INTRODUCTION: Most patients presenting with acutely perforated duodenal ulcer undergo operation, but conservative treatment may be indicated when an ulcer has spontaneously sealed with minimal/localised peritoneal irritation or when the patient's premorbid performance status is poor. We retrospectively reviewed our experience with operative and conservative management of perforated duodenal ulcers over a 10-year period and analysed outcome according to American Society of Anesthesiologists (ASA) score. METHODS: The records of all patients presenting with perforated duodenal ulcer to the Department of Surgery, Mayo General Hospital, between January 1998 and December 2007 were reviewed. Age, gender, co-morbidity, ASA-score, clinical presentation, mode of management, operative procedures, morbidity and mortality were considered. RESULTS: Of 76 patients included, 48 (44 operative, 4 conservative) were ASA I-III, with no mortality irrespective of treatment. Amongst 28 patients with ASA-score IV/V, mortality was 54.5% (6/11) following operative management and 52.9% (9/17) with conservative management. CONCLUSION: In patients with a perforated duodenal ulcer and ASA-score I-III, postoperative outcome is uniformly favourable. We recommend these patients have repair with peritoneal lavage performed, routinely followed postoperatively by empirical triple therapy. Given that mortality is equivalent between ASA IV/V patients whether managed operatively or conservatively, we suggest that both management options are equally justifiable.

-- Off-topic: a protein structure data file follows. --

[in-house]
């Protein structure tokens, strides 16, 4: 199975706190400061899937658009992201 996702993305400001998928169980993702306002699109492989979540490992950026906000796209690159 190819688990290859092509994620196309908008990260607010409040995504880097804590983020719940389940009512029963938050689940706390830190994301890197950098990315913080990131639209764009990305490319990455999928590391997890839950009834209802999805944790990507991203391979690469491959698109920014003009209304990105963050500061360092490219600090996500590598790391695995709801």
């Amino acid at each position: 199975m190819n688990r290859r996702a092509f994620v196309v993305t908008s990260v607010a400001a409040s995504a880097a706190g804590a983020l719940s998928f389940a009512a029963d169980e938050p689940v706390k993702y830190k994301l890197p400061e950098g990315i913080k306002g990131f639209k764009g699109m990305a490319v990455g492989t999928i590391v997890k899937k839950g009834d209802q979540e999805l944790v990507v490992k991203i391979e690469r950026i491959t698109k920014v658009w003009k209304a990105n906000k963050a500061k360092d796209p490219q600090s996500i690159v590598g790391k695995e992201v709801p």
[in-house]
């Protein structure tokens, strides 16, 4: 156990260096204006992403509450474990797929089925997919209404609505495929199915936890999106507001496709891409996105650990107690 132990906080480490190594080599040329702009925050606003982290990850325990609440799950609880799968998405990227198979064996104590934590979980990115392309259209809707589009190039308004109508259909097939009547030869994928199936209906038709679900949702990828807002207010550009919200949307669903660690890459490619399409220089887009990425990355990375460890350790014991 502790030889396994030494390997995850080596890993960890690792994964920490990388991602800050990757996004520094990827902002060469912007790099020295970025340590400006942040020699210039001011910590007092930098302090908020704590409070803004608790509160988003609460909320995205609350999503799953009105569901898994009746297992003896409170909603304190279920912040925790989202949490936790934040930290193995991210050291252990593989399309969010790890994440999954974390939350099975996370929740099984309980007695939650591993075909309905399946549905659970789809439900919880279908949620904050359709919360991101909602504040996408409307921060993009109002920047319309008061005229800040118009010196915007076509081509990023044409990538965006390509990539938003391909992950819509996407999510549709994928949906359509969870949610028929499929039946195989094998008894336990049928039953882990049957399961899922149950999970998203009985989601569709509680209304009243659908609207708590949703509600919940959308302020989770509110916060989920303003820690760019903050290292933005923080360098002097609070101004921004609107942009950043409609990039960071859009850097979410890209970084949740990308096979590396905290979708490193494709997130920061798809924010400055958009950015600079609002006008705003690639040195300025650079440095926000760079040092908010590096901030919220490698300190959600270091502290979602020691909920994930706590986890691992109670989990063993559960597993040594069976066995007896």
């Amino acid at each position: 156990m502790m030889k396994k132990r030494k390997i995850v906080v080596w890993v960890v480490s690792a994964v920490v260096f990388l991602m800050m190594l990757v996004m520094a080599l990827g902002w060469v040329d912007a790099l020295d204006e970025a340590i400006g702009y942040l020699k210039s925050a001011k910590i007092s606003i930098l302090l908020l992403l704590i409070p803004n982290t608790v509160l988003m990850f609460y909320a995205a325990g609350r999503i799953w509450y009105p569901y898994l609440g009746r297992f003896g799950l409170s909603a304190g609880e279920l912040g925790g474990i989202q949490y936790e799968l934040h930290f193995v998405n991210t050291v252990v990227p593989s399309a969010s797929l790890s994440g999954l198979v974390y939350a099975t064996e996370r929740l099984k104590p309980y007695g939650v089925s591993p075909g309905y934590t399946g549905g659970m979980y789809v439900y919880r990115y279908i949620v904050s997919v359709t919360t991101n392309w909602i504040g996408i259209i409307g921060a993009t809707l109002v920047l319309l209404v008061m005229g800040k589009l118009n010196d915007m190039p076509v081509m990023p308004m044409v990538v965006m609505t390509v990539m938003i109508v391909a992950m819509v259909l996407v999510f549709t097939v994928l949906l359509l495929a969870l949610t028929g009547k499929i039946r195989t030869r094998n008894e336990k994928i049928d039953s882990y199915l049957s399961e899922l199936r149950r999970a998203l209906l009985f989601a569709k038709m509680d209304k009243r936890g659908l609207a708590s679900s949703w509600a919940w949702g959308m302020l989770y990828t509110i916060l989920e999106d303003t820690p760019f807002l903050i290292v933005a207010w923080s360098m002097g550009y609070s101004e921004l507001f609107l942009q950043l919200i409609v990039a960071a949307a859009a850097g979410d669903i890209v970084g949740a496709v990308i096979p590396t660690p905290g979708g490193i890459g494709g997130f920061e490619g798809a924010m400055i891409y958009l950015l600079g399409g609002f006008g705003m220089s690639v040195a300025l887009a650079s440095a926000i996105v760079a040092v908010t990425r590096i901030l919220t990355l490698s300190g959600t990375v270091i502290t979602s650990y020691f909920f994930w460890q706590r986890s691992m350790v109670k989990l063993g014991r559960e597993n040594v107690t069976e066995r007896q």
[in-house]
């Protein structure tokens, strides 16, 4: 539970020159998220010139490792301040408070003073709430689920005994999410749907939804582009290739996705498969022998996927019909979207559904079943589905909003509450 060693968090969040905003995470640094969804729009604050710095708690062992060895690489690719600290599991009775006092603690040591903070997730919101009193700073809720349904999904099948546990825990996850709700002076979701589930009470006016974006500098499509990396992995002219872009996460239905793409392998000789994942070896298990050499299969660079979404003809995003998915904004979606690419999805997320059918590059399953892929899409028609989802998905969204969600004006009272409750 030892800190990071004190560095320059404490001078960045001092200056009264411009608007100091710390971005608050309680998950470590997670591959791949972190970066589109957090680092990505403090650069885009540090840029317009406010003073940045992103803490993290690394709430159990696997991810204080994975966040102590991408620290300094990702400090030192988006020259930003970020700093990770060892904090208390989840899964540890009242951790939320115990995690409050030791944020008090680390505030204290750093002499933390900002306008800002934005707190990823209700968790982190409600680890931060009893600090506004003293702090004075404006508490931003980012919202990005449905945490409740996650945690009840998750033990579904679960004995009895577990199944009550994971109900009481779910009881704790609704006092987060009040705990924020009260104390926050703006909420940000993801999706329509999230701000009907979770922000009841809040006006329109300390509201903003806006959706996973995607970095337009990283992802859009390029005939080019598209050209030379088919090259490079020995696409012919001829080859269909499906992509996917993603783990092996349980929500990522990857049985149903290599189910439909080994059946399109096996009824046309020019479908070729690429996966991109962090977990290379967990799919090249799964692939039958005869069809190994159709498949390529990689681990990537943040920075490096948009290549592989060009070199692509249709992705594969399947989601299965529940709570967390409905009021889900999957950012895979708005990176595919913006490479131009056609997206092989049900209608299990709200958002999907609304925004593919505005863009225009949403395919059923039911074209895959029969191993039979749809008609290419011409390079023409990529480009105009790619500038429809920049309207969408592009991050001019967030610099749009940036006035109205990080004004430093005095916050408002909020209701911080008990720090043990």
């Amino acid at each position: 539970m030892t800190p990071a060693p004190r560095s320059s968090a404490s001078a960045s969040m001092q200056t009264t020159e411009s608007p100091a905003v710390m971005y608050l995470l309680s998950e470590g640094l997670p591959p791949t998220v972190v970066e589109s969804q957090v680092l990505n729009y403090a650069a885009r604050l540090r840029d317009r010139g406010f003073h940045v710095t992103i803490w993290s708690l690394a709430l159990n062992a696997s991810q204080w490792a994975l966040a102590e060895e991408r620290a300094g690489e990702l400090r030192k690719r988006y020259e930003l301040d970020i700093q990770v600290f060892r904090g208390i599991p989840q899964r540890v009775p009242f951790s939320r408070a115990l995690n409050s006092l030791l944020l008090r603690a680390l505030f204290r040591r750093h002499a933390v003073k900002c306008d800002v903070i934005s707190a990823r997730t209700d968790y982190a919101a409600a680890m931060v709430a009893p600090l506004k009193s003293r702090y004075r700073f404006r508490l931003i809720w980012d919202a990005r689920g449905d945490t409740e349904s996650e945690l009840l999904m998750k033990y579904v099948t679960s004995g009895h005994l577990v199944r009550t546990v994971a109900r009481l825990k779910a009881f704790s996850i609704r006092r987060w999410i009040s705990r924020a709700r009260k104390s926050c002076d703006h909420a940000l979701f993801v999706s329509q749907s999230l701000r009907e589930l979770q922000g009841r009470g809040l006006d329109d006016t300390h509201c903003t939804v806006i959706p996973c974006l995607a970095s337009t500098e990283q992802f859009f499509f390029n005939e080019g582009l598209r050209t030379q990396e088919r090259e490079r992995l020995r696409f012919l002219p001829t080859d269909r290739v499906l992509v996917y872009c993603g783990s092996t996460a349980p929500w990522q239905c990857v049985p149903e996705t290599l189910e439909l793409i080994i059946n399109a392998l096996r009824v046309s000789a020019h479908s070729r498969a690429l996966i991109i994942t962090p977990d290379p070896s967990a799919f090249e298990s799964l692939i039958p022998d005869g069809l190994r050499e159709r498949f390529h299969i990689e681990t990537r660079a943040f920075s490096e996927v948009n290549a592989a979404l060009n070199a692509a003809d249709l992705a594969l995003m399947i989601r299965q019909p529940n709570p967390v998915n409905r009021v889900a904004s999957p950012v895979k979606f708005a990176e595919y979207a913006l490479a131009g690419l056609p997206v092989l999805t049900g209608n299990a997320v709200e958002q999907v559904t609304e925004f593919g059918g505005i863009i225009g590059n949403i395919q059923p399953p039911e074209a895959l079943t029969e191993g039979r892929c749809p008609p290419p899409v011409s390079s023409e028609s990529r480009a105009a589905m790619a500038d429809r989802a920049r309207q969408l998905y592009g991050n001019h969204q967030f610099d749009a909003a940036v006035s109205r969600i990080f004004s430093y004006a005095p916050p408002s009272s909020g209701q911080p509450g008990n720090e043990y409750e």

• Operative surgical yield from general surgical outpatient clinics; Time to change the way we practice?

      Irfan, M; McGovern, M; Robertson, I; Waldron, R; Khan, I; Khan, W; Barry, K (Irish Medical Journal (IMJ), 2013-07)
      The aim of this study was to compare the number of patients attending surgical outpatient clinics in a general hospital to the number of resulting elective procedures scheduled in a single year. Patients initially assessed at private consulting rooms are not included in this study. The number of surgical outpatient appointments issued in 2011 totalled 6503 with non-attendances running at 1489(22.9%).The number of elective surgical theatre cases performed in 2011(i.e. the surgical yield from that period) came to 1078 with an additional 1470 patients referred for endoscopy and 475 patients referred for minor operations. Operative surgical yield from the currently structured outpatient clinic model is low, with the number of theatre cases coming to only 16.58% of the original number of outpatient appointments issued. Recommendations for the improvement of outpatient services are made. These findings are relevant in the context of streamlining access to surgical services.